On astronomy behind Titian’s “Bacchus and Ariadne”, the myth’s meaning and origins

The National Gallery in London hosts one of Titian’s greatest works. It is an oil painting “Bacchus and Ariadne” made around the year 1522 for Alfonso I d’Este, Duke of Ferrara. Most art historians would describe this theme as mythological. It depicts the moment when Bacchus finds Ariadne on the island of Naxos. Theseus abandoned her here, and his ship disappears in the distance. Captured by her beauty, Bacchus leaps from his chariot. Ariadne faces the constellation Corona Borealis, in the top left corner. Apparently, this is the only astronomical reference in this painting.

However, like many Renaissance works of art, “Bacchus and Ariadne” is loaded with hidden astronomical symbolism. It clearly depicts the constellations of the western night sky.

The constellations of “Bacchus and Ariadne” painting

According to Greek myth, Corona Borealis represents the wedding crown that Bacchus gave to Ariadne. After his death, she threw it towards the sky and it became a constellation. But in Titian’s painting, there are a few more clear references to constellations. For example, the first of the Satyrs from the entourage of Bacchus has a snake wrapped around himself. Obviously, he represents Ophiuchus – the serpent bearer. On the ground, there is a golden cup. Titian signed his name on it. This is a reference to the constellation Crater – the Holy Grail of various stellar myths.

Behind Ophiuchus, we see the constellation Bootes – a man holding a spear. Behind the satyr with a snake, there is another one, holding a long staff. One of his arms is in the air, holding a giant leg. Bootes stands next to Ursa Major. The ancient Egyptians saw it as a giant leg.

The archer cupid, a young boy in the painting, represents the constellation Sagittarius. Between Ophiuchus and Sagittarius is the Milky Way, on the painting represented by tall trees in the background. And the horse head in front of the boy is the constellation Equuleus – horse head. The two bachata girls probably represent constellations Aquila and Cygnus (eagle and swan). In other Greek myths, they represent sirens – the bird-woman hybrids.

As for the Bacchus – his posture is similar to that of the constellation Hercules. In front of Hercules are two dogs – Canes Venatici. They probably represent the two cheetahs, pulling his chariot. A painting shows a black dog next to them.

However, the idea of cheetahs pulling the chariot is more appropriate for Virgo constellation. Cybele, her Phrygian counterpart, has a chariot pulled by the lions – Leo constellation. Ariadne also sometimes sits on a lion in ancient art. At other times, she exits from the see, like Aphrodite. In any case, Virgo is the only female constellation in this part of the sky. And Virgo usually represents an extremely beautiful young maiden.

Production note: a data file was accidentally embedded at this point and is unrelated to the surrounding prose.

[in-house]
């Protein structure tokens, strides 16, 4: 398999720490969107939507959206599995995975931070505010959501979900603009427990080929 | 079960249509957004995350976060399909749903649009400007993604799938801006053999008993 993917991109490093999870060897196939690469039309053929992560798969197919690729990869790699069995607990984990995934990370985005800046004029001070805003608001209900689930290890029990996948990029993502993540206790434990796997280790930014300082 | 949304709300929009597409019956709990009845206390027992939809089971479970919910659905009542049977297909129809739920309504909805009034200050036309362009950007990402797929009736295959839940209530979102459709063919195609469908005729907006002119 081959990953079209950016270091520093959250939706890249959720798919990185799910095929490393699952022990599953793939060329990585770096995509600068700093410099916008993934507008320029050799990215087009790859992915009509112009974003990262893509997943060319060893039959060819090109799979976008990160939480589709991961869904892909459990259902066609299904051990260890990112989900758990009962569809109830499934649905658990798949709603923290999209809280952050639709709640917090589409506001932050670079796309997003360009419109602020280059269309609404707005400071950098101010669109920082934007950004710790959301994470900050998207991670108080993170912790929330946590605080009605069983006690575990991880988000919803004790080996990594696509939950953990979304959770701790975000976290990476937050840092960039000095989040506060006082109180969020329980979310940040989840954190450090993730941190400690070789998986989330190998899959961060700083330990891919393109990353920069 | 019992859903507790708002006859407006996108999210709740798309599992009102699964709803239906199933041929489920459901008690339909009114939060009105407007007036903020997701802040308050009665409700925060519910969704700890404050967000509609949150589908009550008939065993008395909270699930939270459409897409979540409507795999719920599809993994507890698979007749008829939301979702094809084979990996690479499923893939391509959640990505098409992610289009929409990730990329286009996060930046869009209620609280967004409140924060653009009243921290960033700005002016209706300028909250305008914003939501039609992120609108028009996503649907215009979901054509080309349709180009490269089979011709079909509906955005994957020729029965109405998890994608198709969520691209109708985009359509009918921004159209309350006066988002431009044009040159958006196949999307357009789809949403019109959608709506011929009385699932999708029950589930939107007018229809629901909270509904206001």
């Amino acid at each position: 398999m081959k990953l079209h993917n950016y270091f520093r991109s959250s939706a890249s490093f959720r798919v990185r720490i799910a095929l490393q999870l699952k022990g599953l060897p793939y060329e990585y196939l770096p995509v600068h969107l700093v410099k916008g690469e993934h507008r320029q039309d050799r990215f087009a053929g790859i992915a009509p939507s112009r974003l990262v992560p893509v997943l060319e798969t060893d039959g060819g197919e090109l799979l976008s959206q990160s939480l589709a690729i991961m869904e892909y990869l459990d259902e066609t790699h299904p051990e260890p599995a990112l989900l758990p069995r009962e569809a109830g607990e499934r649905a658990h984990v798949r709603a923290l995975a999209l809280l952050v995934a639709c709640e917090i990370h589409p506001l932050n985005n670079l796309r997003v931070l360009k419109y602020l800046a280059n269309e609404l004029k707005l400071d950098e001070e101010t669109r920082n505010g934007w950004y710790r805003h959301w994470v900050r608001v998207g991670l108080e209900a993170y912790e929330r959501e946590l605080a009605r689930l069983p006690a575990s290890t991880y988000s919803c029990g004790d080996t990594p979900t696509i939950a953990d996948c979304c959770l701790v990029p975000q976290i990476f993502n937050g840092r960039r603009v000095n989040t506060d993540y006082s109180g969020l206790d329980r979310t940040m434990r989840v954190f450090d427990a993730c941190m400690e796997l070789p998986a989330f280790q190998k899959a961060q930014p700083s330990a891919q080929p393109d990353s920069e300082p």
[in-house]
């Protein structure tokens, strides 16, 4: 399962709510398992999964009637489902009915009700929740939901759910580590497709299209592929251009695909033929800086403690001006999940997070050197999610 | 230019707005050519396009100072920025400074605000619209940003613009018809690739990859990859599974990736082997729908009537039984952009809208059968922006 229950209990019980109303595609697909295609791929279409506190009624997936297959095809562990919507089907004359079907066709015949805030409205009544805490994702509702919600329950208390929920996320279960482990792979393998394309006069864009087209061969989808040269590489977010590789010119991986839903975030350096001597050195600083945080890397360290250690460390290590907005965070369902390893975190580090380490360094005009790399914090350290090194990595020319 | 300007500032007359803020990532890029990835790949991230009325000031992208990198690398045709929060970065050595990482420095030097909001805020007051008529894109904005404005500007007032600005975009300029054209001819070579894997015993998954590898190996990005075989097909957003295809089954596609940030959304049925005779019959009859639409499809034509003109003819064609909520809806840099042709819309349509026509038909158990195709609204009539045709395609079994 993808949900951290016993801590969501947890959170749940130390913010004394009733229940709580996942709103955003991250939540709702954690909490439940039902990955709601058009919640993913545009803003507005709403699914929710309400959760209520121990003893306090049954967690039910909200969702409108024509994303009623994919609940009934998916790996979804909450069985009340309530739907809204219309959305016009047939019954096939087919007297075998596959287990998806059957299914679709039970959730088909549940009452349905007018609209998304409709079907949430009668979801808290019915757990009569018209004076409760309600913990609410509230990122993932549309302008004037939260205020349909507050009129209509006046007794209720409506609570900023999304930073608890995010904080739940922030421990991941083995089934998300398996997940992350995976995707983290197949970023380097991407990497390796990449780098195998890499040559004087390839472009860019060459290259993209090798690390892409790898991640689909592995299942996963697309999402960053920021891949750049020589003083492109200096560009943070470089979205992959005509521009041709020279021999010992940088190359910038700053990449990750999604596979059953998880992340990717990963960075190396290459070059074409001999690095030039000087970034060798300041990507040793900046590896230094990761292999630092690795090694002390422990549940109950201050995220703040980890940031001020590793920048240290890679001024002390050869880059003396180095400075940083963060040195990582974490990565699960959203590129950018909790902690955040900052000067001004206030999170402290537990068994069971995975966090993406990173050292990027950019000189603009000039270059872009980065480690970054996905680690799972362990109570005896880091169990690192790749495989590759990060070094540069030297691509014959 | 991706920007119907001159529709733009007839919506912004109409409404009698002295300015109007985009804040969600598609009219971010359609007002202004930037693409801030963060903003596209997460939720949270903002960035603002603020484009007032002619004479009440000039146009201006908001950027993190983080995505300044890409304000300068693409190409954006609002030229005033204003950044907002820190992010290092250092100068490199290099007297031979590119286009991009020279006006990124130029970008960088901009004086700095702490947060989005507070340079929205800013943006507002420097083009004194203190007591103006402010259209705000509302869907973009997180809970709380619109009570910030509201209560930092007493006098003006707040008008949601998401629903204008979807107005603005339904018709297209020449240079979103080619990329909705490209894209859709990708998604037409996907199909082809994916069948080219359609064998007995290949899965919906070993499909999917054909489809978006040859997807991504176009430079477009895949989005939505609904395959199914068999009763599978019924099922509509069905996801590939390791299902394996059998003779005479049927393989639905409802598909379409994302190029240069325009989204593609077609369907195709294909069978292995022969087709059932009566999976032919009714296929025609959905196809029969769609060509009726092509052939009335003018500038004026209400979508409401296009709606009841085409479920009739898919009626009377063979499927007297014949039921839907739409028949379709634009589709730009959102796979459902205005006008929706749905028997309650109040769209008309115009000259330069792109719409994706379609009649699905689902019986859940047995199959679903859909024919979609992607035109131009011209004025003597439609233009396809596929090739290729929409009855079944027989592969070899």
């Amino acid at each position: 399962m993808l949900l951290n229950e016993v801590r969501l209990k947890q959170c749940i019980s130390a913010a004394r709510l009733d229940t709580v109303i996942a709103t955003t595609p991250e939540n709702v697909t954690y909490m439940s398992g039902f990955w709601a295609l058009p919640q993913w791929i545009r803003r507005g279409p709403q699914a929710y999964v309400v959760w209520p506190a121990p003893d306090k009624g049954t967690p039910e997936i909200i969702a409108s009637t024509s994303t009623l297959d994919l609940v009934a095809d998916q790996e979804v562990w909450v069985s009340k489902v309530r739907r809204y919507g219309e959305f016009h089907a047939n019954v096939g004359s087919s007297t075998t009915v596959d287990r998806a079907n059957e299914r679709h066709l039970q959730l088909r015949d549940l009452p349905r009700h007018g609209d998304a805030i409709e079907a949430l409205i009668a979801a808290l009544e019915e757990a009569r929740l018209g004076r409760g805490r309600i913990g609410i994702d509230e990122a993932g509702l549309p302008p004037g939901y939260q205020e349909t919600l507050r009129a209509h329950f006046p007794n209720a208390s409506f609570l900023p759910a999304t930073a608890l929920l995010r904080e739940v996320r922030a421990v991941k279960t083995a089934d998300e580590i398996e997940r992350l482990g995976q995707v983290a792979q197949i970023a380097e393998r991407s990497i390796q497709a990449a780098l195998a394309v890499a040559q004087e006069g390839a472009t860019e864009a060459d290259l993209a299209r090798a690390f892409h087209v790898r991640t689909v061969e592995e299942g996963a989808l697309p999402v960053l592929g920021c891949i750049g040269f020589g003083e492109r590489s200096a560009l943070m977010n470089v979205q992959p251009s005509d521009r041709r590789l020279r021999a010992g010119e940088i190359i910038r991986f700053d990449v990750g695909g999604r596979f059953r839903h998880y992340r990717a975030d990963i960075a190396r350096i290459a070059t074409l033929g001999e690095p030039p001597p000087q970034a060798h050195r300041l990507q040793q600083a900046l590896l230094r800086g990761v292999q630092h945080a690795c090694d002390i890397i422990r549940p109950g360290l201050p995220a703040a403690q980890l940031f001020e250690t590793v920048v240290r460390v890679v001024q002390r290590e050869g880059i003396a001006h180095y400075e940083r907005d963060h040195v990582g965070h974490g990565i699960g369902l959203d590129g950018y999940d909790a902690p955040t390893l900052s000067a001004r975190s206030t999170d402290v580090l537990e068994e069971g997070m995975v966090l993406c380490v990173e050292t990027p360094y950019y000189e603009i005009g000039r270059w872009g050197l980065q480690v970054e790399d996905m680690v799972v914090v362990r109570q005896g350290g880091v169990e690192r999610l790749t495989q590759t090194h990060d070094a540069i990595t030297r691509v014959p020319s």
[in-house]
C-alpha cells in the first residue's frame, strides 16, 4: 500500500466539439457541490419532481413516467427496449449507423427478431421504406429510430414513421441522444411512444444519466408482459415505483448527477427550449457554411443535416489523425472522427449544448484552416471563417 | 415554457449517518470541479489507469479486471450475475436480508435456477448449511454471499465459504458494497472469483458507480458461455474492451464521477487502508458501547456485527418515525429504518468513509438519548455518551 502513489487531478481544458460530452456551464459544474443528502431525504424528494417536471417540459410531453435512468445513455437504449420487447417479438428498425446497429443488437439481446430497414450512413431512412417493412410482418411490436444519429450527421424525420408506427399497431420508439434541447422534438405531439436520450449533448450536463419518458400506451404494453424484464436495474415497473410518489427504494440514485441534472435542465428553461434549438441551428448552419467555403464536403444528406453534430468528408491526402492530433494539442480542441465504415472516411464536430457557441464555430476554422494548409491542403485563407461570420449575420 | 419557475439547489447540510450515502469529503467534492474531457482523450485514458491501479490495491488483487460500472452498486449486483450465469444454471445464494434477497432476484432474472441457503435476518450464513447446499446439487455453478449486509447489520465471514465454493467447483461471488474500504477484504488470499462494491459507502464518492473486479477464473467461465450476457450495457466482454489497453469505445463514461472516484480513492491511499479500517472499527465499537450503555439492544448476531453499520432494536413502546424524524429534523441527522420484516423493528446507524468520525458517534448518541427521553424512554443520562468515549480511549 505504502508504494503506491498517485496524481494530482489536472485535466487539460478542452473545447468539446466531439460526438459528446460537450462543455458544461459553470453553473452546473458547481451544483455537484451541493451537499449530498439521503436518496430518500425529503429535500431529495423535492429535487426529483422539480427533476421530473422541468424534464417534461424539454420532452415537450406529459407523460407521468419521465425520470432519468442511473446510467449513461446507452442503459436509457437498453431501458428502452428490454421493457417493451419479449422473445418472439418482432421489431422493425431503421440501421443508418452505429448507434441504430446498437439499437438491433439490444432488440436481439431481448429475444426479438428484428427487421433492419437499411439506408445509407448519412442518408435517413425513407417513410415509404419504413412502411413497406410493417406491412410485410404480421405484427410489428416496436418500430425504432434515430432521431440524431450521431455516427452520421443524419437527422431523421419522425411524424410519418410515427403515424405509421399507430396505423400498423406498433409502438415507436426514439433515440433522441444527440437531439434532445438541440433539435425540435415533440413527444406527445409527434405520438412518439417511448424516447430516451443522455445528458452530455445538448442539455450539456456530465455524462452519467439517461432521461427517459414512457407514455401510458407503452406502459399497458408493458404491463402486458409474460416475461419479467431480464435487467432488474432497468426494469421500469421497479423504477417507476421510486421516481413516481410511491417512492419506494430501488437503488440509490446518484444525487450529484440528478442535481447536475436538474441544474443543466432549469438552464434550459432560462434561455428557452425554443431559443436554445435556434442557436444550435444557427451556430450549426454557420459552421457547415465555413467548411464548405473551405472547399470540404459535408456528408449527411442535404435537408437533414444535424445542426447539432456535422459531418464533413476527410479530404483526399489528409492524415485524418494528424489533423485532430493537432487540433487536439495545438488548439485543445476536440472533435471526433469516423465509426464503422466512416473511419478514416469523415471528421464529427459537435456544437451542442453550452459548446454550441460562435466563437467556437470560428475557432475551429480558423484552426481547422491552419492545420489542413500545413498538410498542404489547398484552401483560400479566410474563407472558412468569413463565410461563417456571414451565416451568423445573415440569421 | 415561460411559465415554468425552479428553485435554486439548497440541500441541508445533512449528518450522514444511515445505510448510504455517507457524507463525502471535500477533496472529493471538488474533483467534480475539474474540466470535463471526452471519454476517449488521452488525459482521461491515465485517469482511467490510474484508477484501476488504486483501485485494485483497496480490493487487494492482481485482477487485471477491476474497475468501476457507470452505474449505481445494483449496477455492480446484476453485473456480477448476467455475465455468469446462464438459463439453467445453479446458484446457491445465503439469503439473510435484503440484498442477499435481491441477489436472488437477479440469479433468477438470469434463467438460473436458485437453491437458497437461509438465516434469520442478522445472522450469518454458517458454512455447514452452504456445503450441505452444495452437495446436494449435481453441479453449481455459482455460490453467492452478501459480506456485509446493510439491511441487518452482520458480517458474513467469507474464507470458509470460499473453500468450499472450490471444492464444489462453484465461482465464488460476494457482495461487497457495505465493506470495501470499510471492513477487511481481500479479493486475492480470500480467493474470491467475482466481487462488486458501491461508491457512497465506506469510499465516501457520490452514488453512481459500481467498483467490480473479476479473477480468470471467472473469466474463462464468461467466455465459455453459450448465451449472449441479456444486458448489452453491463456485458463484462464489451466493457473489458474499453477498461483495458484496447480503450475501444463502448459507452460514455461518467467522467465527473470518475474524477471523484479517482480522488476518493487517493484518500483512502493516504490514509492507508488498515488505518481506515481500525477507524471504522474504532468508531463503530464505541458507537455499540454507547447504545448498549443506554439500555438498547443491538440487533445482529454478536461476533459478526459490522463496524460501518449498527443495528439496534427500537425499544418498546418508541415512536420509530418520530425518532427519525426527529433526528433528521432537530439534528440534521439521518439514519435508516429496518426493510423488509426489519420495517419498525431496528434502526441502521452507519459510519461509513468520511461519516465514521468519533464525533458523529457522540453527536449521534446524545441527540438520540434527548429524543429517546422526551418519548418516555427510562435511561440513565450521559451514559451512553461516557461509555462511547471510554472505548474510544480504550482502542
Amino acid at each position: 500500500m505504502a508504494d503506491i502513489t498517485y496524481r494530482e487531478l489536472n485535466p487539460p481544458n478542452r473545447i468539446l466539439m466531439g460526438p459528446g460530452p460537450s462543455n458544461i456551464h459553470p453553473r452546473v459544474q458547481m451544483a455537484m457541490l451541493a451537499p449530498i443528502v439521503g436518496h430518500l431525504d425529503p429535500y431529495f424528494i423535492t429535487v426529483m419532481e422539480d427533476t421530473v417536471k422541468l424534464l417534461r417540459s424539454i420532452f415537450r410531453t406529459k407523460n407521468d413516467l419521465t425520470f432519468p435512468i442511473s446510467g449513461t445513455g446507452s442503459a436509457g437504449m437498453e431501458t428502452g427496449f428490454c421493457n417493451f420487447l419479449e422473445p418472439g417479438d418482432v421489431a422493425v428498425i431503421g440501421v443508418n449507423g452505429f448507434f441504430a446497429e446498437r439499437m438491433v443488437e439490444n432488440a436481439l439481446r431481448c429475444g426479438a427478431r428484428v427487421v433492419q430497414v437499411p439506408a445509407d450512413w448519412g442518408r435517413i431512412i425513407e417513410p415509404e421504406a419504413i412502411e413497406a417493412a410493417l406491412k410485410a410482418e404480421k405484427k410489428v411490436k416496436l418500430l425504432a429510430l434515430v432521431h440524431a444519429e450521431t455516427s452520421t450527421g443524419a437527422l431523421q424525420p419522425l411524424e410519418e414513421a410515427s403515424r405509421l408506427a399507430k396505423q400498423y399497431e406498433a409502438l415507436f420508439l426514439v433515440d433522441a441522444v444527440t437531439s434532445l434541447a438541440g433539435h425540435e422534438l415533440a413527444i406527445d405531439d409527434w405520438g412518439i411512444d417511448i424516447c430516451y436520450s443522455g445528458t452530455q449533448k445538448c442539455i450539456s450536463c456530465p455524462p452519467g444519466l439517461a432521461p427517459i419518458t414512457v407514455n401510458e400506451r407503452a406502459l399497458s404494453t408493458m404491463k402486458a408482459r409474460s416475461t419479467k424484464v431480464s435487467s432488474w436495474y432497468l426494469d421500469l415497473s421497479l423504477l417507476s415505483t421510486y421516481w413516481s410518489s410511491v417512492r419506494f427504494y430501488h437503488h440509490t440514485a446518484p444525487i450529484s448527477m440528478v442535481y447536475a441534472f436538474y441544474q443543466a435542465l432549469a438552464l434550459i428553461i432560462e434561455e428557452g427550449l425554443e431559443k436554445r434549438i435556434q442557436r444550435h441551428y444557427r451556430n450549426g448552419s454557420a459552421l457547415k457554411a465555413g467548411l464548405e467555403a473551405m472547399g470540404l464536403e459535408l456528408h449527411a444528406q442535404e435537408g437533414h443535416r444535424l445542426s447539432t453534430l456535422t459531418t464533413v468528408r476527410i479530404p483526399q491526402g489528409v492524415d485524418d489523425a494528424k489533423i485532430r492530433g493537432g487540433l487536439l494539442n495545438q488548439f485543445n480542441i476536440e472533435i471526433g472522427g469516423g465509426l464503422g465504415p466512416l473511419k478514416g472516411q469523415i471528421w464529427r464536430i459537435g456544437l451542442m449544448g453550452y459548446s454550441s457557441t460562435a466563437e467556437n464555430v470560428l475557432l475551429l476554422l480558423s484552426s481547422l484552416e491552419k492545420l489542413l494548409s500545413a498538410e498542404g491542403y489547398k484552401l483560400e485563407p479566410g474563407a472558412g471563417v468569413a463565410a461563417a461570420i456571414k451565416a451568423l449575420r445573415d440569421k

On Virgo as Ariadne

The name Ariadne is actually only an epithet meaning “very holy” or “very pure”. The root is the Aegean word “hagno/hadno” meaning “holy, pure”. The word “Aegean” means the same. Ariadne was the daughter of Minos, king of Crete. Romans identified her as Libera/Proserpina – wife of Bacchus. In Roman mythology, Greek Dyonisus had two names – Bacchus and Liber. The name Liber related to autumn when the equinox was in Libra constellation, next to Virgo.

But “Ariadne” is a name that comes from a local, Aegean cult of Crete and Cyprus. Plutarch cited the works of an older Hellenic author, who mentioned the ancient cult of Ariadne/Aphrodite in Cyprus. She had a sacred grove there, and on a certain holiday, men would fall on the ground, imitating the throes of labor. According to their beliefs, Ariadne died during childbirth.

All of these facts are clear indications that Ariadne of Greek mythology was just a local cult of Virgo – as a mother goddess. This fact was not missed by Titian, who based his artwork on the stories of Catullus and Ovid.

On the symbolism of the western sky

Sun’s position in the western sky marks the season of autumn. But in this season the constellations are invisible as they fall behind the realm of day. The western constellations dominate the night sky when the Sun is on the opposite, eastern side of the zodiac wheel – during spring.

The springtime brings the symbolism of the beautiful young maiden (earth in spring), and the Holy Grail (eternal life – resurrection). But there is more. The constellation Argo Navis – a large boat, is visible only during the springtime. It lies under the constellation of Crater, very low on the horizon. Numerous cultures saw this constellation as a boat, as far as ancient India. This is also the boat of Jason and the boat of Odysseus in other Greek myths. In Ariadne myth, it is a boat of Theseus, leaving the island of Naxos.

Here is a depiction from “Atlas Coelestis” by Johannes Hevelius (1690).